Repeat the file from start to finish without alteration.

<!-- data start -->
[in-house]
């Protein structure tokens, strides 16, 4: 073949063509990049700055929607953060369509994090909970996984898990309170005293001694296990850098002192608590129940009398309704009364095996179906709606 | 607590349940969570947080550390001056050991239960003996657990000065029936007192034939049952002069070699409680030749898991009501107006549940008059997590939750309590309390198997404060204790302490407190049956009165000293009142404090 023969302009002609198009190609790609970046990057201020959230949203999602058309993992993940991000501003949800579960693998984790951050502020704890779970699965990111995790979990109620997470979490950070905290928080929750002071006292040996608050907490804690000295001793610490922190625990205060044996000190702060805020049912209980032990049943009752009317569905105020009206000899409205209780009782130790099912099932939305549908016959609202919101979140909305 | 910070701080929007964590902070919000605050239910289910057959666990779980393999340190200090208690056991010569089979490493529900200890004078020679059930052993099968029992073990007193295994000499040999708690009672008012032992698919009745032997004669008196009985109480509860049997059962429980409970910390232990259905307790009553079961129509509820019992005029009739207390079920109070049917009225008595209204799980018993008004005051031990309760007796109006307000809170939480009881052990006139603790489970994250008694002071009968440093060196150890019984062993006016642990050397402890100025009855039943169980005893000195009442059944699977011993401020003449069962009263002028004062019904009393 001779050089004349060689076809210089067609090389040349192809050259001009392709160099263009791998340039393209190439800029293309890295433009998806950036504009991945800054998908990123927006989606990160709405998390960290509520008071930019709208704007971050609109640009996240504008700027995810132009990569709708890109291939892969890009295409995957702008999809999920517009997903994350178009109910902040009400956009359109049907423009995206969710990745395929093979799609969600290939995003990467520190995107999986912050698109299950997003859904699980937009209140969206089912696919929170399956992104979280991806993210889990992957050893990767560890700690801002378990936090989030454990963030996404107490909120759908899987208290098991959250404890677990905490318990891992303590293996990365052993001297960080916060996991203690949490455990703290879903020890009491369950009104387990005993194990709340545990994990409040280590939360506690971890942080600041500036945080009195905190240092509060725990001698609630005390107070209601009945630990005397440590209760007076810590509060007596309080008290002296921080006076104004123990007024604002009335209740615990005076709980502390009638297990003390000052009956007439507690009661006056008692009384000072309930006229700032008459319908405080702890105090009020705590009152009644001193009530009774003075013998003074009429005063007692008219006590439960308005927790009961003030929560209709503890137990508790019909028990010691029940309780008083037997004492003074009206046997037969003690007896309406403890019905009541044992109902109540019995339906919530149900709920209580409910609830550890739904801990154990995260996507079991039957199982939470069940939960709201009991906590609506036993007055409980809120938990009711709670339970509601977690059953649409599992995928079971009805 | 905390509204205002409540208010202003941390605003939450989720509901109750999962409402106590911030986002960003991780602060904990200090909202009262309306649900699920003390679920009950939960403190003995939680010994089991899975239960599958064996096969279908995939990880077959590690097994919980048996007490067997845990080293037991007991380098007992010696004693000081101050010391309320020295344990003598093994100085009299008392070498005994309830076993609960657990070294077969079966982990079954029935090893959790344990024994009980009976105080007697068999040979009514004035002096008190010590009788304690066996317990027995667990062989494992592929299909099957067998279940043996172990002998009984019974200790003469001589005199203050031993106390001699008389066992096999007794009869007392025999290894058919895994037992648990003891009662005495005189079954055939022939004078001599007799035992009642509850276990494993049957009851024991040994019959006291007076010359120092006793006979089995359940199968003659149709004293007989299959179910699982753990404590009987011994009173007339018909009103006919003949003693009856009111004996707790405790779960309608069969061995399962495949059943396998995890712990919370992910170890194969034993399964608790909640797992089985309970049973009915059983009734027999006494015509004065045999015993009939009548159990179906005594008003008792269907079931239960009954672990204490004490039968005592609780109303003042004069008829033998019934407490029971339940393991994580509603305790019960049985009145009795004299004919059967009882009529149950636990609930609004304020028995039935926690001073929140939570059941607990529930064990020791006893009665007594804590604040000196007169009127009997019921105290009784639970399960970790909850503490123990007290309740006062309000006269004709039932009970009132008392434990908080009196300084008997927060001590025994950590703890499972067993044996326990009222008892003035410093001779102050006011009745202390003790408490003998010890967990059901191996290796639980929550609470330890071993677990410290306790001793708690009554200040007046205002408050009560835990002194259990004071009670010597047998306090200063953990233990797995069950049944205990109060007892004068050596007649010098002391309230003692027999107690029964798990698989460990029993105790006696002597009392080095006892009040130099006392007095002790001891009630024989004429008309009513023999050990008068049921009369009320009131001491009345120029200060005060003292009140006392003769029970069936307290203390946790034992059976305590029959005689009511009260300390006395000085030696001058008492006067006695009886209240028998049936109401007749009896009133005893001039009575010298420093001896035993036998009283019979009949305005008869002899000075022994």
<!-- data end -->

[in-house]
């Protein structure tokens, strides 16, 4: 073949063509990049700055929607953060369509994090909970996984898990309170005293001694296990850098002192608590129940009398309704009364095996179906709606 | 607590349940969570947080550390001056050991239960003996657990000065029936007192034939049952002069070699409680030749898991009501107006549940008059997590939750309590309390198997404060204790302490407190049956009165000293009142404090 023969302009002609198009190609790609970046990057201020959230949203999602058309993992993940991000501003949800579960693998984790951050502020704890779970699965990111995790979990109620997470979490950070905290928080929750002071006292040996608050907490804690000295001793610490922190625990205060044996000190702060805020049912209980032990049943009752009317569905105020009206000899409205209780009782130790099912099932939305549908016959609202919101979140909305 | 910070701080929007964590902070919000605050239910289910057959666990779980393999340190200090208690056991010569089979490493529900200890004078020679059930052993099968029992073990007193295994000499040999708690009672008012032992698919009745032997004669008196009985109480509860049997059962429980409970910390232990259905307790009553079961129509509820019992005029009739207390079920109070049917009225008595209204799980018993008004005051031990309760007796109006307000809170939480009881052990006139603790489970994250008694002071009968440093060196150890019984062993006016642990050397402890100025009855039943169980005893000195009442059944699977011993401020003449069962009263002028004062019904009393 001779050089004349060689076809210089067609090389040349192809050259001009392709160099263009791998340039393209190439800029293309890295433009998806950036504009991945800054998908990123927006989606990160709405998390960290509520008071930019709208704007971050609109640009996240504008700027995810132009990569709708890109291939892969890009295409995957702008999809999920517009997903994350178009109910902040009400956009359109049907423009995206969710990745395929093979799609969600290939995003990467520190995107999986912050698109299950997003859904699980937009209140969206089912696919929170399956992104979280991806993210889990992957050893990767560890700690801002378990936090989030454990963030996404107490909120759908899987208290098991959250404890677990905490318990891992303590293996990365052993001297960080916060996991203690949490455990703290879903020890009491369950009104387990005993194990709340545990994990409040280590939360506690971890942080600041500036945080009195905190240092509060725990001698609630005390107070209601009945630990005397440590209760007076810590509060007596309080008290002296921080006076104004123990007024604002009335209740615990005076709980502390009638297990003390000052009956007439507690009661006056008692009384000072309930006229700032008459319908405080702890105090009020705590009152009644001193009530009774003075013998003074009429005063007692008219006590439960308005927790009961003030929560209709503890137990508790019909028990010691029940309780008083037997004492003074009206046997037969003690007896309406403890019905009541044992109902109540019995339906919530149900709920209580409910609830550890739904801990154990995260996507079991039957199982939470069940939960709201009991906590609506036993007055409980809120938990009711709670339970509601977690059953649409599992995928079971009805 | 905390509204205002409540208010202003941390605003939450989720509901109750999962409402106590911030986002960003991780602060904990200090909202009262309306649900699920003390679920009950939960403190003995939680010994089991899975239960599958064996096969279908995939990880077959590690097994919980048996007490067997845990080293037991007991380098007992010696004693000081101050010391309320020295344990003598093994100085009299008392070498005994309830076993609960657990070294077969079966982990079954029935090893959790344990024994009980009976105080007697068999040979009514004035002096008190010590009788304690066996317990027995667990062989494992592929299909099957067998279940043996172990002998009984019974200790003469001589005199203050031993106390001699008389066992096999007794009869007392025999290894058919895994037992648990003891009662005495005189079954055939022939004078001599007799035992009642509850276990494993049957009851024991040994019959006291007076010359120092006793006979089995359940199968003659149709004293007989299959179910699982753990404590009987011994009173007339018909009103006919003949003693009856009111004996707790405790779960309608069969061995399962495949059943396998995890712990919370992910170890194969034993399964608790909640797992089985309970049973009915059983009734027999006494015509004065045999015993009939009548159990179906005594008003008792269907079931239960009954672990204490004490039968005592609780109303003042004069008829033998019934407490029971339940393991994580509603305790019960049985009145009795004299004919059967009882009529149950636990609930609004304020028995039935926690001073929140939570059941607990529930064990020791006893009665007594804590604040000196007169009127009997019921105290009784639970399960970790909850503490123990007290309740006062309000006269004709039932009970009132008392434990908080009196300084008997927060001590025994950590703890499972067993044996326990009222008892003035410093001779102050006011009745202390003790408490003998010890967990059901191996290796639980929550609470330890071993677990410290306790001793708690009554200040007046205002408050009560835990002194259990004071009670010597047998306090200063953990233990797995069950049944205990109060007892004068050596007649010098002391309230003692027999107690029964798990698989460990029993105790006696002597009392080095006892009040130099006392007095002790001891009630024989004429008309009513023999050990008068049921009369009320009131001491009345120029200060005060003292009140006392003769029970069936307290203390946790034992059976305590029959005689009511009260300390006395000085030696001058008492006067006695009886209240028998049936109401007749009896009133005893001039009575010298420093001896035993036998009283019979009949305005008869002899000075022994």